In Ankush Maruti v. State of Maharashtra case, a petition was allowed to be reviewed by the Supreme Court which later revealed that people belonging to the nomadic tribes were continuously harassed by the investigating officers and often wrongfully suspected for the crimes committed.

MAINTAINING A DUALITY TO PROTECT AGAINST THE NEGATIVE CONSEQUENCES OF BELONGING TO MARGINALISED SECTION WHILE SIMULTANEOUSLY PROTECTING THE RIGHTS TO ASSERT THAT VERY IDENTITY

Justice Chandrachud cited examples from Article 2 of the Universal Declaration of Human Rights, which says that no one can be denied the benefits of the Universal Declaration of Human Rights on the basis of their membership to a particular group. He also mentioneda few examples from the Covenant on Civil and Political Rights Article 1, 26 and 27 which state the importance of self, prevention of discrimination due to membership in a particular group and States to protect the rights of individuals, respectively, to emphasise on the positive consequences of belonging to a particular community.

He also refers to Article 15(1) and (2) and Article 16(1) and (2), of the Indian Constitution which again recognises individuals as members of a particular group or cast. Also, Article 15(3) to (6) and 16(3) to (6) which gives privileges to citizens as members of a particular group. This way, he recognises how on one hand, we want to remove the shackles of caste system that bind the society while also promoting equity using those same rights.

CONSEQUENCES

As a consequence,reducing an individual’s personal identity down to their membership of a particular marginalised group has the effect of reducing her identity to her caste.

Justice Chandrachud mentions an incident which took place while the 93rd amendment of the Constitution which provided for reservations for OBCs, SCs and STs was brought.During one of the debates held in the Parliament, Prof Deshpande mentioned, if there was a space ship which took Indians to moon, 9 of them would be OBCs, 6 SCs, 3 STs and 2 astronauts. This showed that even though, there was a talk in the parliament to improve the status of the backward classes, they were still only identified by their cast and not by their position that they held in the society.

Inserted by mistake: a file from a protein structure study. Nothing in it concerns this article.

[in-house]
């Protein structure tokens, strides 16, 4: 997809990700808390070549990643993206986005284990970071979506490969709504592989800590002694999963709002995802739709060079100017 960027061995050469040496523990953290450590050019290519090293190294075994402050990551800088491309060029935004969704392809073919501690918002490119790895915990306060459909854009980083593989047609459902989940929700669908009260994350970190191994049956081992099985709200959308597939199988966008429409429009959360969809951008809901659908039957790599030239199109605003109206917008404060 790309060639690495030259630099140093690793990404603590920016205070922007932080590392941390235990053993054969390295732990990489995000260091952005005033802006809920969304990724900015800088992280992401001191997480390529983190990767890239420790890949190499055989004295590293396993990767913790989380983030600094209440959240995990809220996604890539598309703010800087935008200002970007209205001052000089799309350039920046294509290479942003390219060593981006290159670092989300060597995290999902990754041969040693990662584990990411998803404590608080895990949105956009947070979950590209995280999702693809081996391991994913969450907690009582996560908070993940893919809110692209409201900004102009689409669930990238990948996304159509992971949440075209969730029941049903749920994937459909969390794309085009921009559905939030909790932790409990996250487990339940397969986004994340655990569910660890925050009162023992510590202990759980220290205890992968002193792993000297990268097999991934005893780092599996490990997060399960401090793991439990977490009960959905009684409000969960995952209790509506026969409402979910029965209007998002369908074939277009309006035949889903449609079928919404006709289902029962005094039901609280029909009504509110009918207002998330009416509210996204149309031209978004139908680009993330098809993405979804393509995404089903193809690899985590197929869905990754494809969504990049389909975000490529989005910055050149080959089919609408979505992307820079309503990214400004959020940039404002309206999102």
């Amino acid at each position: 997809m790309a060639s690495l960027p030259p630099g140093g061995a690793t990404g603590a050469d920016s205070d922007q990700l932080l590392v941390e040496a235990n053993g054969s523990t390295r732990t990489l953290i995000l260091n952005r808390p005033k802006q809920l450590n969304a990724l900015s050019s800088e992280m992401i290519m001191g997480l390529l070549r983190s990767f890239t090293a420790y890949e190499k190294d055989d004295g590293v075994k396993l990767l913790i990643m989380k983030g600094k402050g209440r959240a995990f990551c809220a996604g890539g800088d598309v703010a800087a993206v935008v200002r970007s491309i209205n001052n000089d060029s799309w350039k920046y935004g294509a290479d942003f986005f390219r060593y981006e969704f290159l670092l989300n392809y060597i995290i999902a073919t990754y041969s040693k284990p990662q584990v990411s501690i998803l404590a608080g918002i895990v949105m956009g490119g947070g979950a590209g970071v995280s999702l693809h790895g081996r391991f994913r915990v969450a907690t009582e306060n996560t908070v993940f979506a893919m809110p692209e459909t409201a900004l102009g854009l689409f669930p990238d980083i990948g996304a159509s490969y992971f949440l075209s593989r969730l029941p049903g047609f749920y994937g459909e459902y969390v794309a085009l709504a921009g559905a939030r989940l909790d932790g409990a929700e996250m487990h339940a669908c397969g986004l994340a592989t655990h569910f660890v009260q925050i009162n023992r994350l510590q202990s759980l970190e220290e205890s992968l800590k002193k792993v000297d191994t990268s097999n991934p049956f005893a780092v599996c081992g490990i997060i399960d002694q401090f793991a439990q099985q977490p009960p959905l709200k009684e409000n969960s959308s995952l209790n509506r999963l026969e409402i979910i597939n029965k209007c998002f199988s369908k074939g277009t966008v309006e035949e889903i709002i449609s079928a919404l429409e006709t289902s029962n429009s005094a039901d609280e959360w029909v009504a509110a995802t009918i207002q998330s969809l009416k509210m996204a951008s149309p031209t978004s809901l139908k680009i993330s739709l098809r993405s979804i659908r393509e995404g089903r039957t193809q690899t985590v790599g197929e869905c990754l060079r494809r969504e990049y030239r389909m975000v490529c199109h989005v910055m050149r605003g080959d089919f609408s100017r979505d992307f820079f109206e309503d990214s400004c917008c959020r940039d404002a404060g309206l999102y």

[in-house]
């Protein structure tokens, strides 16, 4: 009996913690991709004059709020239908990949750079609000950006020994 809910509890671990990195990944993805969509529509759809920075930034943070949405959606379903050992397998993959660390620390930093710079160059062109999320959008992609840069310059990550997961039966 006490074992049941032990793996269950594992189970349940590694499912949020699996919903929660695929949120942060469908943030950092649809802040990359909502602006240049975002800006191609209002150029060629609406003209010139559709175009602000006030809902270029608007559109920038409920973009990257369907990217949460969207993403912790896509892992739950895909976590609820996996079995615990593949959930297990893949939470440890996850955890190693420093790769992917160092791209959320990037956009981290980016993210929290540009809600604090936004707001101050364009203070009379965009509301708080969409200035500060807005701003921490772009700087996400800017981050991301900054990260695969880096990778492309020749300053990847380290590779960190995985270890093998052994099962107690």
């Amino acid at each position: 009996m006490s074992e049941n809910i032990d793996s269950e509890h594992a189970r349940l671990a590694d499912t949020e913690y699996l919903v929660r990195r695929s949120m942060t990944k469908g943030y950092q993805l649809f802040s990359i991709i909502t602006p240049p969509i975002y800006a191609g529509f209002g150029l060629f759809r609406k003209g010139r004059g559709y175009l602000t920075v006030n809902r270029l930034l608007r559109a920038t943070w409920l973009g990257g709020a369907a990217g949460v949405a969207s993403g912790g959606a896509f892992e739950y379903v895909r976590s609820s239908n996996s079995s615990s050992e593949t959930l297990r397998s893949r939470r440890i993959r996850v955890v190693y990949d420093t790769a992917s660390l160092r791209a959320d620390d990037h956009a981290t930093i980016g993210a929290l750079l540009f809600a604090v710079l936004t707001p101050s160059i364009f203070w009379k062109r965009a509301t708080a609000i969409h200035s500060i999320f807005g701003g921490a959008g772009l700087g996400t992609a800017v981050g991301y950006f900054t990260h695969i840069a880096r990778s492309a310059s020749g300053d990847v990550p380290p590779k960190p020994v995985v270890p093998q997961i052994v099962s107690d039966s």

But steps are taken by the Judiciary to right this wrong. In B. K. Pavitra v. Union of India case, court broadly defined “merit” by taking into account the privileges of the upper caste and the oppression faced by the lower caste. Thus, creating a holistic approach to the term “merit”.

INDIVIDUALS OF DIFFERENT MARGINALISED GROUP

When individuals belong to different marginalised group,they often have to choose one identity which is responsible for their marginalisation the most. This not only just reduces their identity to that group, but also fails to recognise their position in the society as a member belonging to more than 1 marginalised group.

Feminist scholar Kimberle Crenshaw introduced the concept of "intersectionality", which acknowledges the unique location of a particular combination of marginalised section, to counteract this very problem.

CONCLUSION

Although the constitution rights have not always proved to be fruitful, it is through the belief of the members of the marginalised sections in these rights that, these very rights have empowered them to always strive for their rights.

To further provide protective rights to the members of the marginalised community as well as to confer their personhood, honourable Justice suggests to celebrate their identity, recognise their individual and group identities and create a holistic environment which will allow them to feel safe and at par with the privileged section of the society.

To encourage the Dalits to claim their personhood, the members of the upper caste have to look beyond the shackles of caste and give due respect to them.

Most importantly, Justice Chandrachud encourages us to abide by the Constitution and places the responsibility on each one of us to uphold the ideas behind our Constitution, because even Dr. Ambedkar said, “The working of a Constitution does not depend wholly upon the nature of the Constitution. It is, therefore, futile to pass any judgement upon the Constitution without reference to the part which the people and their parties are likely to play.”